• ·         I wanted to spend time with my other brother, Tom, which was always difficult because he shared a room with ‘J’. I went into my brother’s room and sat on Tom’s bed. Tom was playing a video game and I was watching him. ‘J’ made it very clear from the start that he didn’t want me around. I protested with him and tried to stand my ground. Eventually, he dragged me by my legs whilst I kept my fists firmly gripped on Tom’s bed frame. I refused to let go, refused to be handled in such a way. Instead, he started to lift my legs up and down, banging my shins on the metal bedframe every time he forced my legs down. I was 11, he was 15.
  • ·         I was at home, in the living room with my parents and two brothers. We were playing some sort of quiz. I can’t quite remember how it escalated so quickly but before I knew it, ‘J’ grabbed me by the throat and pinned me against the wall. Nobody did anything. I couldn’t breathe. I was 9, he was 13.
  • ·         I was downstairs, arguing with my Mum and Dad. ‘J’ heard what was happening. He came downstairs and proceeded to put me in an arm/headlock. The sort of headlock security learns to restrain someone who is drunk/acting erratically. I pleaded with him to let go off me, I tried to struggle and all he did was whisper in my ear ‘fucking calm down you silly slag’. I dropped my whole body weight until he finally let go. Nobody did anything. I was 17, he was 21.
  • ·         I was upstairs. Tom was no longer living in the family home. I asked ‘J’ if he could turn his TV down. He stood up, beckoned towards me and was not even an inch away from my face. Goading me, saying such awful things. I froze, he pushed, I fell. Nobody did anything. I was 19. He was 23.

Now don’t get me wrong, I know we can argue with our siblings, I used to with Tom. But this was different. ‘J’ terrified me. As well as all of the above and more, I was subjected to emotional abuse on a daily basis. I was called every name under the sun, I kid you not. All from my eldest brother. The person who should have been my number one protector was the one I was most terrified of. I was called a slag, a whore, a pervert, a prostitute, a dirty bitch. You name it. I was told I was going to be killed. I was told that my head was going to get bashed in. I was told that I should never have been born.

Throughout the whole time that all of this was going on, I protested with my parents to help me. To support me. To back my corner. I was met with the same response every single time. ‘Stop winding him up Melissa, you know he’s got an illness’. Oh yeah, disclaimer for you. ‘J’ has Asperger’s Syndrome. The reason I haven’t mentioned it until now is because it is so irrelevant to what I’m going through with you that I didn’t want anyone’s judgement to be clouded. I don’t want ANYONE to think that his behaviour can be excused because he has a mild form of Asperger’s. I don’t want ANYONE to try. What I do want you all to know is that if nothing is done, the abuser walks free and the victim is the one who suffers. I’m living proof of that. Now, let’s fast forward to April 2017. The month that really started to fuck with my head.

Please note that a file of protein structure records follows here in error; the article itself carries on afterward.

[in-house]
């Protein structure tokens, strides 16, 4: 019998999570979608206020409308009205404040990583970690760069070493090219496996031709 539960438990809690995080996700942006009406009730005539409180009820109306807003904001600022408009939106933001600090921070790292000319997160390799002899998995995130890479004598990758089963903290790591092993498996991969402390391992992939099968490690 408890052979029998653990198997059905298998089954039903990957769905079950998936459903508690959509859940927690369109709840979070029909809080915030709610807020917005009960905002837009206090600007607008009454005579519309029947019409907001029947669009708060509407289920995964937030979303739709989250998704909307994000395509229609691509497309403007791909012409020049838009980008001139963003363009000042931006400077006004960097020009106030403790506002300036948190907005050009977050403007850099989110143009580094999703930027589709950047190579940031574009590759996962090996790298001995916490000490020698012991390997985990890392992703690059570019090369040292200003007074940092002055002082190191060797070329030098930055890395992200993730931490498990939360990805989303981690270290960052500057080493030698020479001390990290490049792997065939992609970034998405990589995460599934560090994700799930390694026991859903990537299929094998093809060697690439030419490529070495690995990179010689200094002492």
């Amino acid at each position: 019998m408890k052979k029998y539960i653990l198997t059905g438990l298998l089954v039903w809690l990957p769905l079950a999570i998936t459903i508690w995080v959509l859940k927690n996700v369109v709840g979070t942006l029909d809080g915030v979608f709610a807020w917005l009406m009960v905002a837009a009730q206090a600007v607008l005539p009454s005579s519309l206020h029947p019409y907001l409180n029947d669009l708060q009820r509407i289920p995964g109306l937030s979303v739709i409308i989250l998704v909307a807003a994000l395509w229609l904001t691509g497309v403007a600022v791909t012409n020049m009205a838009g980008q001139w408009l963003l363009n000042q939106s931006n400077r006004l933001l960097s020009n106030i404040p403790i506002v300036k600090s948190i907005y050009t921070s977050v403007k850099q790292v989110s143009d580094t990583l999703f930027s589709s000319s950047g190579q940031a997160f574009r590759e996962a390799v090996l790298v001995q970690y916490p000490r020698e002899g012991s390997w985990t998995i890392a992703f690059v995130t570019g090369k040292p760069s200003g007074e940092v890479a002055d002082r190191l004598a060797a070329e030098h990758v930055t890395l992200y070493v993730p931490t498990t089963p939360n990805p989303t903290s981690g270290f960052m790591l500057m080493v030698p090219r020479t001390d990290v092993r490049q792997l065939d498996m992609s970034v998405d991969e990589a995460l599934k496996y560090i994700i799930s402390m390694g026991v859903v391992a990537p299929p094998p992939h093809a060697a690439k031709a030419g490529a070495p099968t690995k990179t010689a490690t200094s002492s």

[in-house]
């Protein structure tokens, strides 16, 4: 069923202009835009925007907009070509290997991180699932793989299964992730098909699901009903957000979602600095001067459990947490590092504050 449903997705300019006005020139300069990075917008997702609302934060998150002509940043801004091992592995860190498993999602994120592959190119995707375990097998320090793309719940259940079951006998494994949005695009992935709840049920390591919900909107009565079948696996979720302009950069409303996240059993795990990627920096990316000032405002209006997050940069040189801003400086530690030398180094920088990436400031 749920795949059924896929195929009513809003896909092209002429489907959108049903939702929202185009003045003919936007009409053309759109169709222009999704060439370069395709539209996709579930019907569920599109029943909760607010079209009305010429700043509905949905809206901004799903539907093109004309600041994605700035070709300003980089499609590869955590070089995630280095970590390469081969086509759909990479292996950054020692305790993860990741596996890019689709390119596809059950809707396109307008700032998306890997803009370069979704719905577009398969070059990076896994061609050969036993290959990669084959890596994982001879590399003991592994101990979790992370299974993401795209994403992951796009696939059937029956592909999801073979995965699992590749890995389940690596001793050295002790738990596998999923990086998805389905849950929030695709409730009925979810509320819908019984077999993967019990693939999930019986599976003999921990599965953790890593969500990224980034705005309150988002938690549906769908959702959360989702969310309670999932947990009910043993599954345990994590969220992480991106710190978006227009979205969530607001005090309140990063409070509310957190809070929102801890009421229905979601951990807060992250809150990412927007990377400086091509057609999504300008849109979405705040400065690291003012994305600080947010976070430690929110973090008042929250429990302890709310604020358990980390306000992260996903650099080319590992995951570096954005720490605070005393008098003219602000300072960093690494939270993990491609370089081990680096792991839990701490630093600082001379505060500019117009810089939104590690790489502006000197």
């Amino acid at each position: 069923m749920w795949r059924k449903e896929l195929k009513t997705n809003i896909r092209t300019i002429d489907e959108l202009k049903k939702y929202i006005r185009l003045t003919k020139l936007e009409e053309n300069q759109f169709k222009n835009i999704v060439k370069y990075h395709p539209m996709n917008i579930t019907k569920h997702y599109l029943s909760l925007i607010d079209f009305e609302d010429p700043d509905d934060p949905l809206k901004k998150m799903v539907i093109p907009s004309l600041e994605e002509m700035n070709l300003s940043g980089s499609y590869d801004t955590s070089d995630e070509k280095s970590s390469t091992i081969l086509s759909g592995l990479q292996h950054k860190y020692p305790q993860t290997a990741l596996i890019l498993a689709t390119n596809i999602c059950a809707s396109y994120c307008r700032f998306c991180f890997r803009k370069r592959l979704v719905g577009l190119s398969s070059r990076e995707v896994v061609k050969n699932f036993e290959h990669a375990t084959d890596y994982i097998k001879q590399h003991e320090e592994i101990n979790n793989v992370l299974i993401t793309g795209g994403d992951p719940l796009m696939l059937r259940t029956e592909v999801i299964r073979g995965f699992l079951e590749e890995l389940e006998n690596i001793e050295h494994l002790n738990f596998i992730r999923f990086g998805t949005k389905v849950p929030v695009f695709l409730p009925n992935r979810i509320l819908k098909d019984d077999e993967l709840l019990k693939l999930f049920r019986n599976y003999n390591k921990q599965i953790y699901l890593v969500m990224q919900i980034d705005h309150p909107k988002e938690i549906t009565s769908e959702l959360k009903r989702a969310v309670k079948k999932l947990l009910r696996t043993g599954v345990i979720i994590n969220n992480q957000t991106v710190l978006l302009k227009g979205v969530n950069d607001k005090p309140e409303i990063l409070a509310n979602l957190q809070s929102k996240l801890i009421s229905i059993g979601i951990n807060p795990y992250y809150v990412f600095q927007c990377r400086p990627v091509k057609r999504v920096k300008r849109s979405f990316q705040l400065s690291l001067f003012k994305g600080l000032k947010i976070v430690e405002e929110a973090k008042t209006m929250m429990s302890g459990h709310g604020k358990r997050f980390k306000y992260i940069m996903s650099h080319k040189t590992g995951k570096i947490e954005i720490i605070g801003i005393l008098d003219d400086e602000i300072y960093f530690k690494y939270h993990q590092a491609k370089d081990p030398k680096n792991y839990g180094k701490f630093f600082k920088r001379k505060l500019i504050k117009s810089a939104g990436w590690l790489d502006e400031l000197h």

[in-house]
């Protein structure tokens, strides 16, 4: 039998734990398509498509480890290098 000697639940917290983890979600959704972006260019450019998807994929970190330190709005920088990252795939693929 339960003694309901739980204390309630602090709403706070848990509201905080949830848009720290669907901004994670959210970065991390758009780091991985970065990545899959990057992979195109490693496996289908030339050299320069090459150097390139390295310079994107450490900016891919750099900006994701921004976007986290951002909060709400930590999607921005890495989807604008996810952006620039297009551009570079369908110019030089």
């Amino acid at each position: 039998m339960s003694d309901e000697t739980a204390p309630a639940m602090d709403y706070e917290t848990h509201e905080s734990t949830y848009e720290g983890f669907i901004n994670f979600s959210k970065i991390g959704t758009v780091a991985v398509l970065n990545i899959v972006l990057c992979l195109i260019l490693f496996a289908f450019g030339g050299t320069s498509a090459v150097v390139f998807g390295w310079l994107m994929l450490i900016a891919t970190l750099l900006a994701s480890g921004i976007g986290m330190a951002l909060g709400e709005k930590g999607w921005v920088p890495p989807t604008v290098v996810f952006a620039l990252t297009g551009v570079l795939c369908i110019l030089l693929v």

I have to be really careful with what I say now. Not because I want to hold back and not because I’m scared of doing so but because as far as I’m aware, it is still an ongoing investigation with the local police. So, I’m going to try my hardest to explain in the best way possible.

In April, I saw something that shook me to the core. I was exposed to behaviour committed by ‘J’ that literally made me feel sick to my stomach. It was something I’ve always deemed one of the worst things a person can participate in. And, it was something I was expecting. I knew, as soon as I saw, that I needed to take action. I reported my brother to the police for the safety of everyone. Whether that be me, my family and his kids. It was the best thing to do for everyone. Although, it wasn’t that simple. When ‘J’ found out that I was the one that reported him, the harassment started. To put a long story short, I received numerous message from ‘J’calming he was going to ruin my life, he knew where I lived, he was coming for me and I was fucked once he got his hands on me. I’m not going to put it lightly. I was absolutely terrified. He knew my address despite me not having contact with him in over a year. So, with encouragement from Burnie, my partner, I reported it. I wasn’t willing to put my life in danger but also the lives of Burnie and his children. It wasn’t just my house, it’s theirs and I didn’t want to risk anything. Cue the chaos.